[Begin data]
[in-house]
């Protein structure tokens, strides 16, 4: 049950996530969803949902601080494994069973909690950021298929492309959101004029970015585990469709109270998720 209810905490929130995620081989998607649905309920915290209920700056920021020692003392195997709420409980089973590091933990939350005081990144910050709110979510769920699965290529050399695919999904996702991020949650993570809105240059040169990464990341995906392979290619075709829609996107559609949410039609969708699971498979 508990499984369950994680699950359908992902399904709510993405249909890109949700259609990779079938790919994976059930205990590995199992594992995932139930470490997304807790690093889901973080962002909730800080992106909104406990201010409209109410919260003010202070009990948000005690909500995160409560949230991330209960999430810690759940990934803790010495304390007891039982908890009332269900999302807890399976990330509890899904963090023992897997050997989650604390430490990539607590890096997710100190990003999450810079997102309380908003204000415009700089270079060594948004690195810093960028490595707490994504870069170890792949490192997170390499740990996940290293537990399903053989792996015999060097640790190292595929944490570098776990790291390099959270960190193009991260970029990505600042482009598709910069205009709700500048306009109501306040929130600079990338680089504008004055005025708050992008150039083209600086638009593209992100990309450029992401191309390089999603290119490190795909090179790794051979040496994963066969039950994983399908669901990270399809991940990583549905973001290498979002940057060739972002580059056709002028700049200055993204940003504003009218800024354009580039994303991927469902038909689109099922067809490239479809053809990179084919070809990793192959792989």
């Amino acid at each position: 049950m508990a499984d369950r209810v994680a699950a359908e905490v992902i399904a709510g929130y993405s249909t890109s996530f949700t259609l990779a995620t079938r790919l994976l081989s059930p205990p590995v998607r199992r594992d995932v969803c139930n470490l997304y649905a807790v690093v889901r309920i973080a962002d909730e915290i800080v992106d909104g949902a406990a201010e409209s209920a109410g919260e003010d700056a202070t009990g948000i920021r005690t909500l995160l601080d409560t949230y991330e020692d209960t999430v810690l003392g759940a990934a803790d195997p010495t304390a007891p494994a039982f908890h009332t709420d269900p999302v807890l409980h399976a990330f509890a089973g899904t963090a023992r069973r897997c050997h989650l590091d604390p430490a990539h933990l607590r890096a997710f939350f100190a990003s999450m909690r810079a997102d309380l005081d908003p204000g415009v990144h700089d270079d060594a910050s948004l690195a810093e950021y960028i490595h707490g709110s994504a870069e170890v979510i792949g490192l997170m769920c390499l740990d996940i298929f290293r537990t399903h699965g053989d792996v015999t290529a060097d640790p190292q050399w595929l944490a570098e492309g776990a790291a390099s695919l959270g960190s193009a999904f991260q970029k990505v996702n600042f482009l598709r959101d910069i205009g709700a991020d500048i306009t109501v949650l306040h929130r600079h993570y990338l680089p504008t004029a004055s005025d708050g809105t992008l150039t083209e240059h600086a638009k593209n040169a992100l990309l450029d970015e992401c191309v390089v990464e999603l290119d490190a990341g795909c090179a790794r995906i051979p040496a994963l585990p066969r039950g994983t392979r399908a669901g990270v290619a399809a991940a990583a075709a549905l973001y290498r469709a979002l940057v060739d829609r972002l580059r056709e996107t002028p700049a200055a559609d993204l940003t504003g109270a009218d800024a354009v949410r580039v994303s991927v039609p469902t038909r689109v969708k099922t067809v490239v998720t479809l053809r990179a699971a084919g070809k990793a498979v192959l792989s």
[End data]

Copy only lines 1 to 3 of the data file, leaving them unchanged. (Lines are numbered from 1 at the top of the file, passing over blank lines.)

[in-house]
């Protein structure tokens, strides 16, 4: 049950996530969803949902601080494994069973909690950021298929492309959101004029970015585990469709109270998720 209810905490929130995620081989998607649905309920915290209920700056920021020692003392195997709420409980089973590091933990939350005081990144910050709110979510769920699965290529050399695919999904996702991020949650993570809105240059040169990464990341995906392979290619075709829609996107559609949410039609969708699971498979 508990499984369950994680699950359908992902399904709510993405249909890109949700259609990779079938790919994976059930205990590995199992594992995932139930470490997304807790690093889901973080962002909730800080992106909104406990201010409209109410919260003010202070009990948000005690909500995160409560949230991330209960999430810690759940990934803790010495304390007891039982908890009332269900999302807890399976990330509890899904963090023992897997050997989650604390430490990539607590890096997710100190990003999450810079997102309380908003204000415009700089270079060594948004690195810093960028490595707490994504870069170890792949490192997170390499740990996940290293537990399903053989792996015999060097640790190292595929944490570098776990790291390099959270960190193009991260970029990505600042482009598709910069205009709700500048306009109501306040929130600079990338680089504008004055005025708050992008150039083209600086638009593209992100990309450029992401191309390089999603290119490190795909090179790794051979040496994963066969039950994983399908669901990270399809991940990583549905973001290498979002940057060739972002580059056709002028700049200055993204940003504003009218800024354009580039994303991927469902038909689109099922067809490239479809053809990179084919070809990793192959792989």
């Amino acid at each position: 049950m508990a499984d369950r209810v994680a699950a359908e905490v992902i399904a709510g929130y993405s249909t890109s996530f949700t259609l990779a995620t079938r790919l994976l081989s059930p205990p590995v998607r199992r594992d995932v969803c139930n470490l997304y649905a807790v690093v889901r309920i973080a962002d909730e915290i800080v992106d909104g949902a406990a201010e409209s209920a109410g919260e003010d700056a202070t009990g948000i920021r005690t909500l995160l601080d409560t949230y991330e020692d209960t999430v810690l003392g759940a990934a803790d195997p010495t304390a007891p494994a039982f908890h009332t709420d269900p999302v807890l409980h399976a990330f509890a089973g899904t963090a023992r069973r897997c050997h989650l590091d604390p430490a990539h933990l607590r890096a997710f939350f100190a990003s999450m909690r810079a997102d309380l005081d908003p204000g415009v990144h700089d270079d060594a910050s948004l690195a810093e950021y960028i490595h707490g709110s994504a870069e170890v979510i792949g490192l997170m769920c390499l740990d996940i298929f290293r537990t399903h699965g053989d792996v015999t290529a060097d640790p190292q050399w595929l944490a570098e492309g776990a790291a390099s695919l959270g960190s193009a999904f991260q970029k990505v996702n600042f482009l598709r959101d910069i205009g709700a991020d500048i306009t109501v949650l306040h929130r600079h993570y990338l680089p504008t004029a004055s005025d708050g809105t992008l150039t083209e240059h600086a638009k593209n040169a992100l990309l450029d970015e992401c191309v390089v990464e999603l290119d490190a990341g795909c090179a790794r995906i051979p040496a994963l585990p066969r039950g994983t392979r399908a669901g990270v290619a399809a991940a990583a075709a549905l973001y290498r469709a979002l940057v060739d829609r972002l580059r056709e996107t002028p700049a200055a559609d993204l940003t504003g109270a009218d800024a354009v949410r580039v994303s991927v039609p469902t038909r689109v969708k099922t067809v490239v998720t479809l053809r990179a699971a084919g070809k990793a498979v192959l792989s």